Chandra Akinapalli, CGI

Chandra Akinapalli

Director Consulting Delivery

The recently detected massive cyberattack should really drive home the importance of protecting data from exposure. As the attack shows, even the best-defended organizations can sometimes fall victim to attack, so maintaining effective data privacy practices must be a top priority.

Data privacy is not the same as data security, although the two are connected. Federal agencies safeguard personal information not only for every American citizen, but also for many non-citizens who need to interact with the U.S. federal government. Every agency must protect data, including personally identifiable information (PII) and personal health information (PHI), since failing at that duty can lead to identity theft or civil rights violations.

Even more insidiously, determined identity thieves or other bad actors can use even partial pieces of PII, using what they know to find out what they don’t know. If they have a name, they can find an address. With a name and address they can find information on family members, and so on. Eventually, they have enough information to write a realistic email that can convince a mother her son is in trouble and needs money wired fast, for example.

Common types of data that federal agencies protect include:

  • Social Security Numbers
  • Medical records
  • Race and ethnic origin
  • Religious or philosophical beliefs
  • Political opinions and affiliations
  • Trade union memberships
  • Biometric data
  • Genetic data
  • Health data

The ID theft risk is growing

Would-be data thieves are always looking for vulnerabilities and weaknesses that can give them a way to access private information. They often use phishing attacks, but there are many other tactics. Organizations in the public and private sectors need to be on constant guard.

A data breach can potentially expose hundreds of thousands of people to the risk of identity theft or expose secret information to adversaries. According to the Ponemon Institute, which researches information and privacy management, it takes an average of 280 days for organizations to detect data breaches. The average cost to repair the damage of a data breach is $8.46 million.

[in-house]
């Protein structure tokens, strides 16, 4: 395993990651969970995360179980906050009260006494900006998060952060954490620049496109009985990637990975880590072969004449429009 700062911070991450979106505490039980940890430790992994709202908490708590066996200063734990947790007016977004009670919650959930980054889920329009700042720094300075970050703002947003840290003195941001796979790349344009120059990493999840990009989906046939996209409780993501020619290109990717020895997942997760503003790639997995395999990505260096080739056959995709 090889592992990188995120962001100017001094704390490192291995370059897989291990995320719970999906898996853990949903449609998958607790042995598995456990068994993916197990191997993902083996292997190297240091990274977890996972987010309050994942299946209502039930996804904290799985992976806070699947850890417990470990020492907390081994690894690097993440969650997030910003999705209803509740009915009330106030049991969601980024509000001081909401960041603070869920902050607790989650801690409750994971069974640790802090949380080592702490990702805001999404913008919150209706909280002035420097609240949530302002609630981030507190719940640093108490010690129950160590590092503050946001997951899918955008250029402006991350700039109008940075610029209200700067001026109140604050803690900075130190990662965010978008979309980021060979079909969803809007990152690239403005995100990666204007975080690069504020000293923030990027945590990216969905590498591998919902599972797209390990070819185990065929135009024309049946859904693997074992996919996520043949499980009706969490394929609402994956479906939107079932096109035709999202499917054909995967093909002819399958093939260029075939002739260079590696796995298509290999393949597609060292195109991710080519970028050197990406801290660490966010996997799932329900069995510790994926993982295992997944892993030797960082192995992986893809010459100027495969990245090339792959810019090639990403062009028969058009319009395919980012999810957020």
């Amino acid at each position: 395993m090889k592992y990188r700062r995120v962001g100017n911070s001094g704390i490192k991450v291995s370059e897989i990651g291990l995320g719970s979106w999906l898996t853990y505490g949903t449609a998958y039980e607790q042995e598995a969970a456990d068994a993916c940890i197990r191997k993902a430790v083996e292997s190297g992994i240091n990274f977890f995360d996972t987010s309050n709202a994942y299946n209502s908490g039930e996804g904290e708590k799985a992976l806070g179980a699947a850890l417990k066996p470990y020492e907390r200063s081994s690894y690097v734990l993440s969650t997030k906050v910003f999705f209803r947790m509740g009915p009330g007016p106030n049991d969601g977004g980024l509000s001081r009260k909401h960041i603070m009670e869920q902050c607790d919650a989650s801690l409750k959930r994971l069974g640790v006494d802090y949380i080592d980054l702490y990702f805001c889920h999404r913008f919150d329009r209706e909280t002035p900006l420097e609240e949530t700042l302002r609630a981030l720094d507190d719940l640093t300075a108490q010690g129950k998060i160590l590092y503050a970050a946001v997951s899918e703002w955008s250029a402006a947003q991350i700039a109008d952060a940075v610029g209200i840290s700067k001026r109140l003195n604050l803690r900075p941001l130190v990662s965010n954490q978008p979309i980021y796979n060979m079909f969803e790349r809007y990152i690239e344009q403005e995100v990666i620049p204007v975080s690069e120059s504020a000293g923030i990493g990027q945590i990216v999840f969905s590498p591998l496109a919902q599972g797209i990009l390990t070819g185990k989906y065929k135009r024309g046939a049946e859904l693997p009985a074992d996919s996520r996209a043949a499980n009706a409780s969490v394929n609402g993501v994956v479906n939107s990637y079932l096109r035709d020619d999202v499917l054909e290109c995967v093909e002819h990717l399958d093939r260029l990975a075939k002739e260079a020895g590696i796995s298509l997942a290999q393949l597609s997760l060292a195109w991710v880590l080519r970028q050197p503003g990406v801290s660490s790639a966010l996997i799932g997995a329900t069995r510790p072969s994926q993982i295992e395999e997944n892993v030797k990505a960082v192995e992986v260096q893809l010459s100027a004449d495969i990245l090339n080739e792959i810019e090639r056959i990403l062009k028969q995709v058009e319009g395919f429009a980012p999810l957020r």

Enterprises have hardened their defenses over the past few years. Two-factor authentication (2FA) is now common, and has made it more difficult for social engineering—tricking someone into divulging a password—to be enough. However, even 2FA authentication techniques have vulnerabilities. They are only as secure as their weakest components, and data intrusions still occur even with measures, such as security tokens or biometric authentication in place.

Protect data with these key steps

Fortunately, federal agencies—and individuals—can better protect their data through key steps, including:

  1. Understand your data: Agencies should identify the sensitive information they collect and consider why they need it. Analyze the tools used for collection and storage, and ensure they follow industry standards and federal mandates. Do not forget the value of even piecemeal information.
  1. Encrypt data: Encryption is one the best measures to prevent data loss. The Advanced Encryption Standard (AES) is the trusted standard algorithm used by the United States government, as well as many other organizations.
  1. Monitor attempted intrusions and analyze the data: Organizations should employ the latest technologies for continuously monitoring data privacy breaches, maintaining a historical record of breaches and actively gathering information about potential actors behind the breaches. Attackers continuously create and test new ways to penetrate defenses; the defenses must keep up by performing ongoing analysis of attack tactics.
  1. Delete sensitive information when no longer needed:  So long as the law and regulations allow it, federal agencies should purge personal information they do not plan to use again. Be very careful, though, to ensure adherence to federal records retention laws.
  1. Employ data masking: When copying production data into testing or training databases, organizations put the data at risk. However, testing often needs a realistic number of records to thoroughly determine the strengths and weaknesses of the system being tested. Data masking turns high volumes of real data into mock data, enabling risk-free testing and training.

While data protection presents many challenges, the high cost of exposure makes it critically important to do and to do it well. Even though the recommendations above provide a strong foundation, the landscape constantly shifts. Therefore, federal cybersecurity professionals must stay abreast of the evolving universe of threats.

Learn more about CGI Federal and our cybersecurity expertise here.

About this author

Chandra Akinapalli, CGI

Chandra Akinapalli

Director Consulting Delivery

Chandra Akinapalli is a director in CGI Federal’s Enterprise Solutions Group.